Genetic Counseling: Down Syndrome Awareness

I am taking part of an online course through University of South Carolina for future genetic counselors. Part of being a genetic counselor is being an advocate, creating awareness, and educating others about genetic conditions and that’s what I intend to do, starting now. One of the website reviews for the week about prenatal genetics was a website dedicated to supporting families with a Down Syndrome diagnosis. I have been fortunate in my life to have not been sheltered from conditions like this and lately I have realized I’m a minority. As I work through this course, I’ll share awareness, keeping with my theme of “learn, experience and share.” In honor of National Down Syndrome month (October) I’m sharing my review of the website downsyndromepregnancy.org. If you chose not to read the whole post, the one take-away I want to leave you with to stop using the word “retard(ed)” to describe anyone or anything. Thank you!

image courtesy of sbdsa.org

I was excited to see the abundance of helpful, amazing information on this website. I spent hours clicking link after link (and will probably spend more time) and I’m having a difficult time narrowing down my thoughts. The internet has changed the world in so many ways, in this case, allowing for better understanding of these conditions, and more tolerance through the use of social media (i.e. Madeline Stuart the model, Madison Tevlin the singer). The internet has not only provided easier access to information regarding the diagnosis but creates a wider range for support. Blogs and forums allow these mothers, fathers, grandparents and friends to reach out to others around the world to ask questions, and support each other. Socially the world has progressed to understand that these conditions are not caused by a “curse” or “demon,” thereby creating greater resources for early interventions, obtaining an education and wider availability of jobs. Disability or not, they deserve the same quality of life as any other child.

As I read through many of the mother’s thoughts and stories, it helped me be aware of the range of emotions, thoughts and reactions that can occur. Part of my reason for becoming a genetic counselor is my desire to assist families in situations like this because I have seen first hand the beautiful lives they can lead; and they amazing, loving people they are. But if parents have never had first hand experience or exposure, it can be troubling, overwhelming and heart-breaking. I feel that is where the role of genetic counselor is so helpful. One mother mentioned that she felt many of the doctors, nurses, or technicians did not seem sensitive to the information they were giving her and felt that they pushed the idea of termination above other options. Working with a genetic counselor will give them all available options and allow the family to make the decision best for them. The burden on a genetic counselor can be heavy, not only in explaining medical conditions and terms, but they are also offering assistance and hope to the family as they navigate the medical, social and emotional aspects of a diagnosis.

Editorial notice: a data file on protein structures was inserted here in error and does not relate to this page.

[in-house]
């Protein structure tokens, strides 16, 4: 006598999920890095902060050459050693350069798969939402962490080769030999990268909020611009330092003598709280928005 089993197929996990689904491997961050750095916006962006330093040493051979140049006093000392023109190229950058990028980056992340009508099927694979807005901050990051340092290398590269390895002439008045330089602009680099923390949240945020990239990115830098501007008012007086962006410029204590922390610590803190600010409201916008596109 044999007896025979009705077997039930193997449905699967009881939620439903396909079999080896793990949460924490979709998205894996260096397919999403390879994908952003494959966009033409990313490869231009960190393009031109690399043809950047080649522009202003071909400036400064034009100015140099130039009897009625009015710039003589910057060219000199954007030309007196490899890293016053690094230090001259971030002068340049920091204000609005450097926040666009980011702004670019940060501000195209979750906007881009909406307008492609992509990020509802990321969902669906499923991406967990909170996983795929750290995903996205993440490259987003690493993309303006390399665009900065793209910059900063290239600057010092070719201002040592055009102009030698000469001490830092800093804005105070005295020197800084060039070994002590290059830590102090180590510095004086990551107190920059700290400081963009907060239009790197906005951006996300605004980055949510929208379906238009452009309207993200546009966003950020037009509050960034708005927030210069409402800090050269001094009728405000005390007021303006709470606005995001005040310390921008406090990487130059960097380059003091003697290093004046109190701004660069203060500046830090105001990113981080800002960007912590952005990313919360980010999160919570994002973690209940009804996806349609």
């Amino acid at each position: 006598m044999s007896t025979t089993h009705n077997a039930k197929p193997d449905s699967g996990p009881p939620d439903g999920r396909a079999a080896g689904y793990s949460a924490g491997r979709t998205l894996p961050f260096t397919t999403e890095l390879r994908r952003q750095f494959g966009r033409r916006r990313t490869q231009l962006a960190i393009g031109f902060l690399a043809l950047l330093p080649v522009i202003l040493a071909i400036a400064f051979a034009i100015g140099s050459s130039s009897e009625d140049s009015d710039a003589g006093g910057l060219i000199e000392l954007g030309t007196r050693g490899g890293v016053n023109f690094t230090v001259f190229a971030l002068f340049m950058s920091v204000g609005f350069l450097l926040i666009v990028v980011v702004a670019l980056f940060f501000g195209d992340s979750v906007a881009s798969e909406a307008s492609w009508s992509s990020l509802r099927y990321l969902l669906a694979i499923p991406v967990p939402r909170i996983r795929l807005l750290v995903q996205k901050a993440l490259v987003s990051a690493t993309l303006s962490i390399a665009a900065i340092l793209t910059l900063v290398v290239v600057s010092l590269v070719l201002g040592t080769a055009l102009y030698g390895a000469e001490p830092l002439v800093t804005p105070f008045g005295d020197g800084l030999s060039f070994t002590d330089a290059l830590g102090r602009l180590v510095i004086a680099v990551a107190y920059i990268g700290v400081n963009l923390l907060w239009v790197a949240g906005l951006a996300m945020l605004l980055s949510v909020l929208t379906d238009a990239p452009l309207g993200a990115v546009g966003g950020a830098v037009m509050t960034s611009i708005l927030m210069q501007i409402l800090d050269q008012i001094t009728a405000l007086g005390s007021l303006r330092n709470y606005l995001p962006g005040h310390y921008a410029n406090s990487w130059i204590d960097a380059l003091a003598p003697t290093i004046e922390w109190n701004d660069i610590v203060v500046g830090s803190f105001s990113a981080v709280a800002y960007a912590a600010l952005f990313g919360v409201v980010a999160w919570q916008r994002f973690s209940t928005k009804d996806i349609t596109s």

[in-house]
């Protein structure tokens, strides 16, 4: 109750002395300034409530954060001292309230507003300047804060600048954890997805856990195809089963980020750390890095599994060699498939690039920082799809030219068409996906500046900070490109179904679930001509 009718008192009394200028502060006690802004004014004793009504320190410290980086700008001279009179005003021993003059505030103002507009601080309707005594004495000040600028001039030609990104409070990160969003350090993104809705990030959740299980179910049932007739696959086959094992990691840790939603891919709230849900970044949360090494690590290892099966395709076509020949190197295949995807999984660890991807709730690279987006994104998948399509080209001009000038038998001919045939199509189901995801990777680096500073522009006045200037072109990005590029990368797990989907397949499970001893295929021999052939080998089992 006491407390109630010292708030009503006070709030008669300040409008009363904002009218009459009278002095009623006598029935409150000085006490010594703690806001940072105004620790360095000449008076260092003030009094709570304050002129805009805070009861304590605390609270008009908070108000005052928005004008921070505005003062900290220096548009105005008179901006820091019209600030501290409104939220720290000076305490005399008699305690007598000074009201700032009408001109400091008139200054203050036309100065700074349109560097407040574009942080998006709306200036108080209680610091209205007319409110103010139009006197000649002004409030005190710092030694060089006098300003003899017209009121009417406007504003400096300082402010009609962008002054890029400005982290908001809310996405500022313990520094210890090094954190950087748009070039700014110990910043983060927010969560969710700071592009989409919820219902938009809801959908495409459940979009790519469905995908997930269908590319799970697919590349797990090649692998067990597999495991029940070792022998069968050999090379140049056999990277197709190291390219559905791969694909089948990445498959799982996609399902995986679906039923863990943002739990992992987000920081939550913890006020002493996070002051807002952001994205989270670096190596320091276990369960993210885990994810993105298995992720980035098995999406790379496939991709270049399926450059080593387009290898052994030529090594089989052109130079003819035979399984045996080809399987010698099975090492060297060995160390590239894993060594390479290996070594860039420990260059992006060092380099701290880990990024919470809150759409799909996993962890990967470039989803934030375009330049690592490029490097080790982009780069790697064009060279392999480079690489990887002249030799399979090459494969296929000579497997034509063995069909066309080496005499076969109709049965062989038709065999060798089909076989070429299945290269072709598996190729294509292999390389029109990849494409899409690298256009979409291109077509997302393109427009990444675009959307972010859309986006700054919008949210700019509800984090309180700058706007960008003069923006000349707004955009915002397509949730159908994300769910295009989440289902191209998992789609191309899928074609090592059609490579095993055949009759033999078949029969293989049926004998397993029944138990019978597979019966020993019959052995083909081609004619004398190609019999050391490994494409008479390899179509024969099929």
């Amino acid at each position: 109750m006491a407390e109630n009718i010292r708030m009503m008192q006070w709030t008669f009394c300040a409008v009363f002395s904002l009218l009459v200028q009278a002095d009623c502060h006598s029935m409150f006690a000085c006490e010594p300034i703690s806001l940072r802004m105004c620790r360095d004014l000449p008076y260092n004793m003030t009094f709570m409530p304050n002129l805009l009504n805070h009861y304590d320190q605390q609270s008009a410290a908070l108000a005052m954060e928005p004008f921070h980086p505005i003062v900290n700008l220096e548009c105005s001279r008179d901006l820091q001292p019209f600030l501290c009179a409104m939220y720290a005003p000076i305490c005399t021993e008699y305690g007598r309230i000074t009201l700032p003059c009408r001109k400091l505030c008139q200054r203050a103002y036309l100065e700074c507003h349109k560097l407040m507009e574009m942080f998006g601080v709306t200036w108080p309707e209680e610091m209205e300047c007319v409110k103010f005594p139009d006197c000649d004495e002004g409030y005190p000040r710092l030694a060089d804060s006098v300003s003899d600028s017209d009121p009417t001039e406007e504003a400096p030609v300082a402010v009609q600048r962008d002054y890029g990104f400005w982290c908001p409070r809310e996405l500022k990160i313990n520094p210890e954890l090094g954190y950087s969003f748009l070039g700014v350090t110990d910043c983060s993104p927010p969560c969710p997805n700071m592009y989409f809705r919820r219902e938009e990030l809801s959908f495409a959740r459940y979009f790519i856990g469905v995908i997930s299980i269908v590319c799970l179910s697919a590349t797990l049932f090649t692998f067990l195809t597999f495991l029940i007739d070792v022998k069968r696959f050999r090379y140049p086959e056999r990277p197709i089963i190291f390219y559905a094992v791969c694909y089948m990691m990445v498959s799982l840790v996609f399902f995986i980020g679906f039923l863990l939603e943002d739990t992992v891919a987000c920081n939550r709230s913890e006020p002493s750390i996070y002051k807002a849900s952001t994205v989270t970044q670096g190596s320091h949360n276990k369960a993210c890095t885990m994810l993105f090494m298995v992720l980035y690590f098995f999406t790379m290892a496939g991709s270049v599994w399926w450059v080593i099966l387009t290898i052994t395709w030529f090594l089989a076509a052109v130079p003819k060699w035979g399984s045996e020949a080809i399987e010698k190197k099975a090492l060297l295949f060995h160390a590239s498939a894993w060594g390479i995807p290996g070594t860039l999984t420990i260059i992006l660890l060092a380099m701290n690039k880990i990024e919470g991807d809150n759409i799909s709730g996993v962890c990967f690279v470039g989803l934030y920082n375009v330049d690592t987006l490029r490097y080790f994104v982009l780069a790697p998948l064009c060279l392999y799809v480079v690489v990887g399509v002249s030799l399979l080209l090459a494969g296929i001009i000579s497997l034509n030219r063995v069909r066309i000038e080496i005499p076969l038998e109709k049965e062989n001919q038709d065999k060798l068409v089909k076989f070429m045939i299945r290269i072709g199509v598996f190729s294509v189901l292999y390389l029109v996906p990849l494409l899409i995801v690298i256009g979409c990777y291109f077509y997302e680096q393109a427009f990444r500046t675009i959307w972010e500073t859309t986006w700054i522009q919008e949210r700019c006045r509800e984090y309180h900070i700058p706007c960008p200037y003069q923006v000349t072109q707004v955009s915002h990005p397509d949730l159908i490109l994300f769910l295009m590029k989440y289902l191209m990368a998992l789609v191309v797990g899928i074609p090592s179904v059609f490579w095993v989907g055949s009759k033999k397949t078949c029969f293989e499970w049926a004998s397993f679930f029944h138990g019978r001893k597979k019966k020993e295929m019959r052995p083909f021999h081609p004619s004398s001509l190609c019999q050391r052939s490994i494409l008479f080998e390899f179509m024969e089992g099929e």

My favorite section was “50 Things to do Instead of Worry.” There were multiple links to YouTube video’s that are entertaining for children and informative for parents to learn simple sign language. Since delays in speech are common, using sign language to aid in communication can reduce frustration for both parent and child. It was in this section I found a lot of the blogs with mother’s birth stories I mentioned above. There is a list of medical terms and definitions to help parents learn the terms that will soon become part of their vocabulary. Additionally, this section includes ideas that any “regular” pregnant mother would do: pick out a name, shop for baby items, and plan for meals after the birth.

The “Dealing with Comments” section was emotional for me. People trying to be well-meaning can say hurtful things. I like the sample letter provided to help parent’s have a kind, straightforward way to deal with comments and terms that are antiquated, like the “r-word.” In my own circle of influence, I have made sure to gently correct others. Again, hearing stories and suggestions from parents is helping me think about the words and phrases I will use in the future. The suggestion to focus more on listening, rather than talking, seems to the most supportive thing.

The website created a feeling of hope, in addition to validating concerns and worries by addressing them directing towards other resources.

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